I did not set out to visit Segovia, Spain. But I am so glad I did.
It’s one of two very popular day trip options from Madrid, the other being Toledo. Unfortunately they’re in opposite directions so you can’t visit both on the same day. And I only have time for one day trip.
Both Toledo and Segovia are about an hour outside of Madrid, easily accessible by train and bus, and cost roughly the same amount to get to. Both are UNESCO World Heritage Sites and feature charming scenery. You really can’t go wrong, and I wish I had one extra day to spare so I could visit both places. From the time I started planning this trip I expected to visit Toledo, but some last-minute research leads me to several blog posts comparing the two cities (namely this one from GQTrippin) which sways me towards Segovia. I make the decision at breakfast, probably 15 minutes before setting out for the day. Toledo is definitely on my radar whenever I next return to Spain.
Two things convince me to switch to Segovia at the last minute. First, I know the dramatic Roman aqueducts in Segovia will make for great photos. Second, there is a stunning castle in Segovia that inspired the one in Disney’s Snow White. That sounds promising.
After looking at both the bus and train timetables for that particular day, I pick the bus. Here’s how I get to Segovia: I take the metro from my hostel area to the Moncloa station. Once there I find the bus terminal area. I take the escalator down one floor and look for the bus line called La Sepulvedana. Buses for Segovia leave once an hour and it’s currently 11:05am… I have just missed one, but luckily there is a Dunkin Donuts nearby to provide caffeine, sweets, and free wifi while I wait for the 12noon bus. (FYI, these times vary daily.)
At the ticket counter for La Sepulvedana, I buy a round-trip ticket (roughly 15 euros) which specifies my departure time but NOT my return bus back to Madrid — the return trip is open-ended. When I’m ready to go back to Madrid later that day, I’ll go to the bus station window in Segovia to pick my return time. NOTE: In retrospect, I should have just booked a specific return time when I bought the round-trip ticket, or upon arrival in Segovia BEFORE exploring the city. Instead, when I show up at the bus station window in Segovia around 5:15p anticipating catching the 5:30p bus, it’s full and I have to wait an extra hour for the 6:30p bus. It all works out in the end but I could have saved myself an hour by booking my specific return bus in advance, or at least when I first arrive in Segovia. The more you know!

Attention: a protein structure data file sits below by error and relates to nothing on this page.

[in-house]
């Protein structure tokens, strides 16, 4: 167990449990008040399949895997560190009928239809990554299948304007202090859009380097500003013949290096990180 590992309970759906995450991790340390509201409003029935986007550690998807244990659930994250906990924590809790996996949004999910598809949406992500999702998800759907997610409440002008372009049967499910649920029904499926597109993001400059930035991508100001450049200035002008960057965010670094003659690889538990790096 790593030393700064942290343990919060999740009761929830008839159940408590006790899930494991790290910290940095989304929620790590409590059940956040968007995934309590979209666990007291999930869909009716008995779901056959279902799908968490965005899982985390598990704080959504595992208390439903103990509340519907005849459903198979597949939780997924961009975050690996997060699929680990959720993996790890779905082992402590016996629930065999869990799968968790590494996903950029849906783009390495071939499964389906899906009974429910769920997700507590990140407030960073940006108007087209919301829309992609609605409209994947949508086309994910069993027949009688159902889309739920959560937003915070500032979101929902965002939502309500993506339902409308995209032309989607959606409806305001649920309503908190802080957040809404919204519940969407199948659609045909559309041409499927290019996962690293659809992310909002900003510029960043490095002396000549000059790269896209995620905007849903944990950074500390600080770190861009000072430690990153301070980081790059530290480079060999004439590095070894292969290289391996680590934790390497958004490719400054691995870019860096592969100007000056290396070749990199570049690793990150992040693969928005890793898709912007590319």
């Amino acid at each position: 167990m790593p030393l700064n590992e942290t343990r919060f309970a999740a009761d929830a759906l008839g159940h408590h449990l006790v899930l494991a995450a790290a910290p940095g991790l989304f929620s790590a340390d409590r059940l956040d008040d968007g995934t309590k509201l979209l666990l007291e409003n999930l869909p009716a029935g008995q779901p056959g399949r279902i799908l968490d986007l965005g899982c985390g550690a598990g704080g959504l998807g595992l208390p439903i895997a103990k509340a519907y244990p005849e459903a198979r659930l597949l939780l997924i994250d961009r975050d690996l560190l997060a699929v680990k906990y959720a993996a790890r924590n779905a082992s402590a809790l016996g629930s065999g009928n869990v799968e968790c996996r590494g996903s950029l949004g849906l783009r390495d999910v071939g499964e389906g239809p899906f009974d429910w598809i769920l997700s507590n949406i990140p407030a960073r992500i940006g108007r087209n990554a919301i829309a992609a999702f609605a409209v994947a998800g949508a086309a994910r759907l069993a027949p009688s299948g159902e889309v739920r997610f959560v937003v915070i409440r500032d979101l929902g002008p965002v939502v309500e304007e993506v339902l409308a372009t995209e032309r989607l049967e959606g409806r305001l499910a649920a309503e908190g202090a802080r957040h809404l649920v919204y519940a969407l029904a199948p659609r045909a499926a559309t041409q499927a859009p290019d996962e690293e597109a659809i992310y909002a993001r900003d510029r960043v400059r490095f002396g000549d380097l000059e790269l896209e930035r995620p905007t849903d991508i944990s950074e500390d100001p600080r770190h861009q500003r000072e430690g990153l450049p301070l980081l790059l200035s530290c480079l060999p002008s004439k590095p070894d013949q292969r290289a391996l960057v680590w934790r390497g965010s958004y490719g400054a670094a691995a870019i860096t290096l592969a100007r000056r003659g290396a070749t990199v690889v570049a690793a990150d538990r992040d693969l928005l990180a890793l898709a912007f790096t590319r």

I get out at the bus station and walk about 10 minutes to the aqueducts. Since one of the blog posts I read that morning mentions there isn’t much signage at the bus station, I plotted the aqueducts location into GoogleMaps when I had free wifi at Dunkin Donuts, and even in Airplane Mode I can follow the route. Once in the aqueducts area, I pop into the tourism office to pick up an official map and ask for advice on the best walking route for Segovia. In total I spend roughly five hours in this city, including a stop for lunch.
See? I told you these aqueducts would be dramatic:
I’m still dazzled by these historic squares surrounded by bustling cafes. Everywhere I encounter them in Spain, it feels like something out of a movie.
I climb the stairs on the far left side of the aqueduct for more photo ops.
From there I walk onward to the main square of Segovia (Plaza Mayor). It’s even grander than the square I passed 20 minutes earlier by the aqueducts.
A closer look at the Segovia Cathedral (I don’t go inside but many people do):
And more photos around Plaza Mayor:
Next I keep walking towards the Alcazar, which is the name for that Snow White-inspired castle I mentioned earlier. These narrow streets are quite photogenic.
Since this post is already on the long side, I’m going to save photos of the Alcazar for its own post. Here is a sneak preview:
Back to the streets of Segovia near Plaza Mayor…
The famous dish of Segovia is cochinillo asado, known in English as suckling pig. Count me out! After being slightly traumatized by roasting a pig over the spitfire in Malawi, I want no part of this. But I see it advertised everywhere, and if crispy pork is your thing, you’ll want to check out Yelp or TripAdvisor reviews for the best places to get this dish in Segovia.
Instead, I find a pizza place for lunch. And a 2 euro glass of red wine? Don’t mind if I do!
While I can’t get on board with the suckling pig, I am very eager to try local sweets. (Let’s forget that I pre-gamed this day trip with Dunkin Donuts…)
This is called Ponche Segoviano, a custard cake covered in marzipan. (It’s just okay in my book.)
From there I head back to the aqueduct area for some last-minute photos. I have a general idea of the direction and don’t consult the map at this point, content to wander down various streets looking for fun photo angles.
All day long I notice artists painting around the city… this will all make sense when I get back to the aqueducts later.
I pass by Casa de los Picos — it’s got funky triangular spikes all over the exterior. Makes for fun photos.
Love this view:
Almost back to the aqueduct area…
Turns out there is an artists’ show scheduled for this very afternoon — now it clicks why I’ve seen painters all over the city today. They come together in front of the aqueducts to show off their work. I’m not sure if it’s a contest, or if people can purchase their work on the spot, or both. But it’s fun to walk around and see the various impressions of Segovia.
Back next week with highlights from the Alcazar castle — as beautiful as the photos are in this post, the castle is my favorite part of Segovia!